The bullet is one piece of a total of four components found in a cartridge, and its shape affects its use.
In the old days, they were simple cast-lead balls.
Today the bullet’s nose has six shapes
Number 1 – The round nose
Number 2 – The semi-round nose
Number 3 – The flat nose
Number 4 – The wadcutter
Number 5 – The semi-wadcutter
Note – Wadcutters are special-purpose flat-fronted bullets specifically designed for target shooting, and plinking.
Number 6 – The pointed or spitzer-tangent ogive
Note – In ballistics or aerodynamics, an ogive is a pointed, curved surface mainly used to form the approximately streamlined nose of a bullet or other projectile, reducing air resistance or the drag of air. In fact, the French word ogive can be translated as “nose cone” or “warhead.”
Its base has five shapes
Number 1 – The flat-base bullets are the most common type, as well as the easiest to manufacture. This base is found on many hunting rifle bullets and most handgun bullets.
Number 2 – The hemispherical base is rarely seen in the United States.
Number 3 – The boattail-rebated base is a popular choice for target shooting and hunting at long ranges, The rebated design is not as efficient as the standard boattail, but easier to manufacture.
Number four – The boattail-standard base is by far the most popular low-drag design.
Number 5 – The hollow or recessed base is often found on handgun bullets where an effort has been made to maximize bearing surface sealing. This type of base is seldom used in modern rifle bullets.
And there are ten common types of bullets
Number 1 – The full-metal-jacket (FMJ) is a common type of military design that encases the projectile (Bullet) in a hard metal exterior. The jacket allows for higher muzzle velocities over bare lead without depositing significant amounts of metal inside the barrel.
Number 2 – The hollow-point design is standard on many handgun bullets and lightweight, small-caliber rifle bullets. They have a hollowed-out center causing the bullet to deform on impact causing significant damage.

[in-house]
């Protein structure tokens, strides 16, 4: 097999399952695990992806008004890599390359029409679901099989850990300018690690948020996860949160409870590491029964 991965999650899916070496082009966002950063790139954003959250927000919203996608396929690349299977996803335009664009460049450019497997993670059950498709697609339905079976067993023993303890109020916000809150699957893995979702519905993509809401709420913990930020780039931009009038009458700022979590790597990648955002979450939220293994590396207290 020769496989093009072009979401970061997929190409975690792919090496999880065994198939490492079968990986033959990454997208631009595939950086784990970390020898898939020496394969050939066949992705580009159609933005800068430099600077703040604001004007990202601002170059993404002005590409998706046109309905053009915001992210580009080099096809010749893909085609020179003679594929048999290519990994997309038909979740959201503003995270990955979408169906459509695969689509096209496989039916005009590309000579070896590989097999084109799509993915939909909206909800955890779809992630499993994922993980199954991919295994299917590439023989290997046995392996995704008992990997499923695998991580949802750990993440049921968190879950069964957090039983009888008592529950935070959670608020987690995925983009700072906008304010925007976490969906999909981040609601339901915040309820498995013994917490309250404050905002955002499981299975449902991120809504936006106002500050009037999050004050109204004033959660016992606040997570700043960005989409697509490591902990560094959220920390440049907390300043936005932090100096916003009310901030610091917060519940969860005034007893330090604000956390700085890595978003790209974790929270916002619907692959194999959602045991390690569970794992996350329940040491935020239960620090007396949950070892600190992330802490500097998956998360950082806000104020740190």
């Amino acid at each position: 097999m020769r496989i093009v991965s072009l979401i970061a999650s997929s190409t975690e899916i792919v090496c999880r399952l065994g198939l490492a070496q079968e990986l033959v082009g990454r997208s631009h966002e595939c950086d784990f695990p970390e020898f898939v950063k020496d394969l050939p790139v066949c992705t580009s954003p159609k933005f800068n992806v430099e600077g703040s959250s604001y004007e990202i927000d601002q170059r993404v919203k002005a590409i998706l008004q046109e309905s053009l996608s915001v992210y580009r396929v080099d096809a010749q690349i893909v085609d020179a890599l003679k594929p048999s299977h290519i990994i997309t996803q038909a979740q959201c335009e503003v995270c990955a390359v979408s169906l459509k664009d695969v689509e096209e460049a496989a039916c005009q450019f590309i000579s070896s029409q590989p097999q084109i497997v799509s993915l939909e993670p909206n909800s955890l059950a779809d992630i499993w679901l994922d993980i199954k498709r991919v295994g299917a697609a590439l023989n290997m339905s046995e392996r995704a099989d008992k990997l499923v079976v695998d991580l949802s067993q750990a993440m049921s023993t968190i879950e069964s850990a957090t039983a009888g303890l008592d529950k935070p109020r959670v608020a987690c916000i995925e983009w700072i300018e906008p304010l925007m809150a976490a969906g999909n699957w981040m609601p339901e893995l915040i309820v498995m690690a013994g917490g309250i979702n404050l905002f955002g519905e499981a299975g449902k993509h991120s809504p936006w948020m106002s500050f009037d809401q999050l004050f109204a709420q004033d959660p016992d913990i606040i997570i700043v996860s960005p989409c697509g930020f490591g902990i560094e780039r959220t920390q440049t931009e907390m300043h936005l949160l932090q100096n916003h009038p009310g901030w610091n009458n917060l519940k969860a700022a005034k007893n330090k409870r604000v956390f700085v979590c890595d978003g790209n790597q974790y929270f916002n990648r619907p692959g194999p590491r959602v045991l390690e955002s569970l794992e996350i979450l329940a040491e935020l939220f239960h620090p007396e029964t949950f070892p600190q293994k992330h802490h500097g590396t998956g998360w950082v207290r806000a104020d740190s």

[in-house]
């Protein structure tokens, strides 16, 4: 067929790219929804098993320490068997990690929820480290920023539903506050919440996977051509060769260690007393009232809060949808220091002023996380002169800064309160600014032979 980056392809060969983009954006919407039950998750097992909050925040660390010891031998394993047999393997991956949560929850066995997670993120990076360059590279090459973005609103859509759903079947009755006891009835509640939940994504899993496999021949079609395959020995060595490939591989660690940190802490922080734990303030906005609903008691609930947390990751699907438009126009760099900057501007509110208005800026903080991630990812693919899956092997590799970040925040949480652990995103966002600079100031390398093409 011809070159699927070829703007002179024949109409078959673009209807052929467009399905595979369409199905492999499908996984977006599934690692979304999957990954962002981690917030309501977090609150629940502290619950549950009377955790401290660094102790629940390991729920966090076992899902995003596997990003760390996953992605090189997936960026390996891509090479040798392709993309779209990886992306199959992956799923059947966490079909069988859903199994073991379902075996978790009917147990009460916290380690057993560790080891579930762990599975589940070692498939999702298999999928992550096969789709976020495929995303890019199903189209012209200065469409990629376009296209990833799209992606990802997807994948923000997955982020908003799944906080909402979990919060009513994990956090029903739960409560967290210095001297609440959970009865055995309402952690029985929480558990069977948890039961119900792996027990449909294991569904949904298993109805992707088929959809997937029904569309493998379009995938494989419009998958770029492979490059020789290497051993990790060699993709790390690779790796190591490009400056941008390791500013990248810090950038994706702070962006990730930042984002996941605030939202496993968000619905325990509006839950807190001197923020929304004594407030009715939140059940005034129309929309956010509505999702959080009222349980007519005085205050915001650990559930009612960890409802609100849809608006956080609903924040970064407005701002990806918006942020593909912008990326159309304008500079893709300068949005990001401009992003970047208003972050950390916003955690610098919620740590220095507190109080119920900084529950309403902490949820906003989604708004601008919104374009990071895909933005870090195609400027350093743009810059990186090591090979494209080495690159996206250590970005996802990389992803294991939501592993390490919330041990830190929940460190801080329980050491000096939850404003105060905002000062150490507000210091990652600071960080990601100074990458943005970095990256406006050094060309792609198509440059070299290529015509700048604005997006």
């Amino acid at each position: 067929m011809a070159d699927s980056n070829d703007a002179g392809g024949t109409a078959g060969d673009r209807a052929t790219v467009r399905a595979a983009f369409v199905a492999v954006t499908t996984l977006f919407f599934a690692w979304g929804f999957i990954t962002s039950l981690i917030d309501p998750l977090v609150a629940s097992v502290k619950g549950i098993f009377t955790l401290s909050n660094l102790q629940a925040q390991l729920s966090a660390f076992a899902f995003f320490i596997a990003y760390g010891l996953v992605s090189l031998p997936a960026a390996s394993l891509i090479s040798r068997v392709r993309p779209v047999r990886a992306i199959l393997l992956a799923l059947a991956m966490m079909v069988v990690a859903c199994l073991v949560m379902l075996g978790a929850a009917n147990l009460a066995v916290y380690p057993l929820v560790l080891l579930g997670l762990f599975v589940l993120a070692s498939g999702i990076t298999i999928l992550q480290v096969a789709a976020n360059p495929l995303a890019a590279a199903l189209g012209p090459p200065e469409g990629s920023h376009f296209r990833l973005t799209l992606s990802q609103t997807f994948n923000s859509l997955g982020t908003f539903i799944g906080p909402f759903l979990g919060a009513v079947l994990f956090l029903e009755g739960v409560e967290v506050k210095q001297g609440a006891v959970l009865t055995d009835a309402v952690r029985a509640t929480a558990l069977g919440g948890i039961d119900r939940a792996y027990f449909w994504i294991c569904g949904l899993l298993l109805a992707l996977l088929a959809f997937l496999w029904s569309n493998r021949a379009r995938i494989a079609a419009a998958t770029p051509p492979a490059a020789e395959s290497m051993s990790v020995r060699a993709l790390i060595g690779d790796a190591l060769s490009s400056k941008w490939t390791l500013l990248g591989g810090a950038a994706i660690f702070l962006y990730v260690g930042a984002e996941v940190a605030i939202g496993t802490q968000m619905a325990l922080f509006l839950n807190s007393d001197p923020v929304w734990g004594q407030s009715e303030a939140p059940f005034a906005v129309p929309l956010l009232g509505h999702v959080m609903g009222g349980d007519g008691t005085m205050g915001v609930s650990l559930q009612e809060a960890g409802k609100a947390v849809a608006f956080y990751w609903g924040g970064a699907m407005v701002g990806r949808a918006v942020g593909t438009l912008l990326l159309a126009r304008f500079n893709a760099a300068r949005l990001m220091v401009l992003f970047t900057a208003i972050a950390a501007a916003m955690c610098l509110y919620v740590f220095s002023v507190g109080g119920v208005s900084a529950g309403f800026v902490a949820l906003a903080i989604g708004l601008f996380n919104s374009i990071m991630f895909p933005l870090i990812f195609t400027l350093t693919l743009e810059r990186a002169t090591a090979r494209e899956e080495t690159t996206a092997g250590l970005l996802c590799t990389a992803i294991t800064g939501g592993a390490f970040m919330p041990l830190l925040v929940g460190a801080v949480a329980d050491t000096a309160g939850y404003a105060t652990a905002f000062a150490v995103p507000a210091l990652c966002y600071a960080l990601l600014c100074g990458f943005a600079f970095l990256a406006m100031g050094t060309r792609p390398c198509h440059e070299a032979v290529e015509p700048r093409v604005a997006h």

Number 3 – The soft-point bullet is the favorite for nearly all types of hunting. It is sometimes called a “partially jacketed bullet.” Unlike a full metal jacket that completely encases the bullet in a coating of metal alloy, the soft point leaves a portion exposed.
Number 4 – The hollow soft-point combines the best of hollow and soft-point designs in a revolver bullet.
Number 5 – The capped bullet design has a soft metal cap over a soft point that collapses on impact, aiding expansion.
Number 6 – The tipped expanding bullet features a metal or plastic tip on the ogive that is designed to prevent tip deformation in the magazine, enhance the ballistic coefficient, and assist expansion on impact.
Number 7 – The frangible bullets are usually lead-free bullets made of composite materials that are designed to break up into small particles on impact with a hard surface.
Number 8 – The bonded bullets are a favorite with big-game hunters. Bonding the core to the jacket ensures the controlled-expansion performance desirable for killing animals like elk, moose, and bear.
Number 9 – The solid bullets may be either monolithic (made of one piece of homogeneous metal) or heavily jacketed with a lead core. Also, some hybrid types combine a monolithic body with a heavy metal insert. The purpose of a solid is to penetrate dangerous game reliably.
Number 10 – The hybrid bullets combine two or more of the above characteristics.